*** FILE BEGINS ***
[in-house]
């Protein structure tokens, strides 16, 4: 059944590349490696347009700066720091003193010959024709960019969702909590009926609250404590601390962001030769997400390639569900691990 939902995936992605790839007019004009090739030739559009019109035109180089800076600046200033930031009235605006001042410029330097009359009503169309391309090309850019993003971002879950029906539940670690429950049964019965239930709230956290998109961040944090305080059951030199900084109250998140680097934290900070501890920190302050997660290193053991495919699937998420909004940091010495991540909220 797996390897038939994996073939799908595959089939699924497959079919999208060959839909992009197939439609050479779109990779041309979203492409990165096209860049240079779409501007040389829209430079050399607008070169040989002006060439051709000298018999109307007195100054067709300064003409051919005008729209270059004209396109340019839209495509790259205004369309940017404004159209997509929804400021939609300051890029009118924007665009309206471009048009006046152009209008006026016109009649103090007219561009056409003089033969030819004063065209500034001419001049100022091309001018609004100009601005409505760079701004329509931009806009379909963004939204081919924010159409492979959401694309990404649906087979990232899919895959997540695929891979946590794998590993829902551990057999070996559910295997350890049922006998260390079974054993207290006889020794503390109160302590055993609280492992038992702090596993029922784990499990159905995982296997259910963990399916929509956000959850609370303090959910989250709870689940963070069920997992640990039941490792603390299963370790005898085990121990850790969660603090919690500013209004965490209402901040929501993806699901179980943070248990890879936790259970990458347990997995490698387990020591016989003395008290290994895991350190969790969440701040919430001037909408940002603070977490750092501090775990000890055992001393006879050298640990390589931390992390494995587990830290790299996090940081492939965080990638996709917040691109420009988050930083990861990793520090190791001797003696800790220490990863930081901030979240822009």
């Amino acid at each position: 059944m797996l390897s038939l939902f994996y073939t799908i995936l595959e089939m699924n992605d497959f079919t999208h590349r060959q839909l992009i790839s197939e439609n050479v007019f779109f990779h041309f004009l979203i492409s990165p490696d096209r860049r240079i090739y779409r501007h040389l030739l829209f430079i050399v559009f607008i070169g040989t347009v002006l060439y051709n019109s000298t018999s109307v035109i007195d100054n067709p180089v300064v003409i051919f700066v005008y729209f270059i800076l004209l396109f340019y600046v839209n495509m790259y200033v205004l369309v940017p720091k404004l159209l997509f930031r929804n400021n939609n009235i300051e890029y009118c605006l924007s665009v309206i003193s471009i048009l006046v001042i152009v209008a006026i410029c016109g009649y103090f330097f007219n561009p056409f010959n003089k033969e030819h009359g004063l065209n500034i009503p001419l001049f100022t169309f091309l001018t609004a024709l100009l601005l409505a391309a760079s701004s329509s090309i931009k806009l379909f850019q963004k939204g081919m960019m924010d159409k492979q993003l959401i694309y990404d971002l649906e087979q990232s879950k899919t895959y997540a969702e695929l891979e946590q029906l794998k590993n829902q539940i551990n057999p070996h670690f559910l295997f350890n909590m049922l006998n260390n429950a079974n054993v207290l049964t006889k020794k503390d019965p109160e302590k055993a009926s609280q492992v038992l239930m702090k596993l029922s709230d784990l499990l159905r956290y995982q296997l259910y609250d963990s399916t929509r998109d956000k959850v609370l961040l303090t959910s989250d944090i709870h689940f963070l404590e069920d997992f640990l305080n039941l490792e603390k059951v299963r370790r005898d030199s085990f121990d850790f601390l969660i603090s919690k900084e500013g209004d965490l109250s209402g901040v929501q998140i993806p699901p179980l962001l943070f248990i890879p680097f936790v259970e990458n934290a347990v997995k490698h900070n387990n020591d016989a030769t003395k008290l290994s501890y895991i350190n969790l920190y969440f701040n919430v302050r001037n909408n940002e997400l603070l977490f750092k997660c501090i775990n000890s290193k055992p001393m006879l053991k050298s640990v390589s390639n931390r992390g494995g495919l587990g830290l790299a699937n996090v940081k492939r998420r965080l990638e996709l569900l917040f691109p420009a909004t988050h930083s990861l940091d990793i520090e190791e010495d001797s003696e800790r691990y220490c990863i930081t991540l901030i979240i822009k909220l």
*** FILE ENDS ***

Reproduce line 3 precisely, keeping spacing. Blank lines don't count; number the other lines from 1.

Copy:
């Amino acid at each position: 059944m797996l390897s038939l939902f994996y073939t799908i995936l595959e089939m699924n992605d497959f079919t999208h590349r060959q839909l992009i790839s197939e439609n050479v007019f779109f990779h041309f004009l979203i492409s990165p490696d096209r860049r240079i090739y779409r501007h040389l030739l829209f430079i050399v559009f607008i070169g040989t347009v002006l060439y051709n019109s000298t018999s109307v035109i007195d100054n067709p180089v300064v003409i051919f700066v005008y729209f270059i800076l004209l396109f340019y600046v839209n495509m790259y200033v205004l369309v940017p720091k404004l159209l997509f930031r929804n400021n939609n009235i300051e890029y009118c605006l924007s665009v309206i003193s471009i048009l006046v001042i152009v209008a006026i410029c016109g009649y103090f330097f007219n561009p056409f010959n003089k033969e030819h009359g004063l065209n500034i009503p001419l001049f100022t169309f091309l001018t609004a024709l100009l601005l409505a391309a760079s701004s329509s090309i931009k806009l379909f850019q963004k939204g081919m960019m924010d159409k492979q993003l959401i694309y990404d971002l649906e087979q990232s879950k899919t895959y997540a969702e695929l891979e946590q029906l794998k590993n829902q539940i551990n057999p070996h670690f559910l295997f350890n909590m049922l006998n260390n429950a079974n054993v207290l049964t006889k020794k503390d019965p109160e302590k055993a009926s609280q492992v038992l239930m702090k596993l029922s709230d784990l499990l159905r956290y995982q296997l259910y609250d963990s399916t929509r998109d956000k959850v609370l961040l303090t959910s989250d944090i709870h689940f963070l404590e069920d997992f640990l305080n039941l490792e603390k059951v299963r370790r005898d030199s085990f121990d850790f601390l969660i603090s919690k900084e500013g209004d965490l109250s209402g901040v929501q998140i993806p699901p179980l962001l943070f248990i890879p680097f936790v259970e990458n934290a347990v997995k490698h900070n387990n020591d016989a030769t003395k008290l290994s501890y895991i350190n969790l920190y969440f701040n919430v302050r001037n909408n940002e997400l603070l977490f750092k997660c501090i775990n000890s290193k055992p001393m006879l053991k050298s640990v390589s390639n931390r992390g494995g495919l587990g830290l790299a699937n996090v940081k492939r998420r965080l990638e996709l569900l917040f691109p420009a909004t988050h930083s990861l940091d990793i520090e190791e010495d001797s003696e800790r691990y220490c990863i930081t991540l901030i979240i822009k909220l």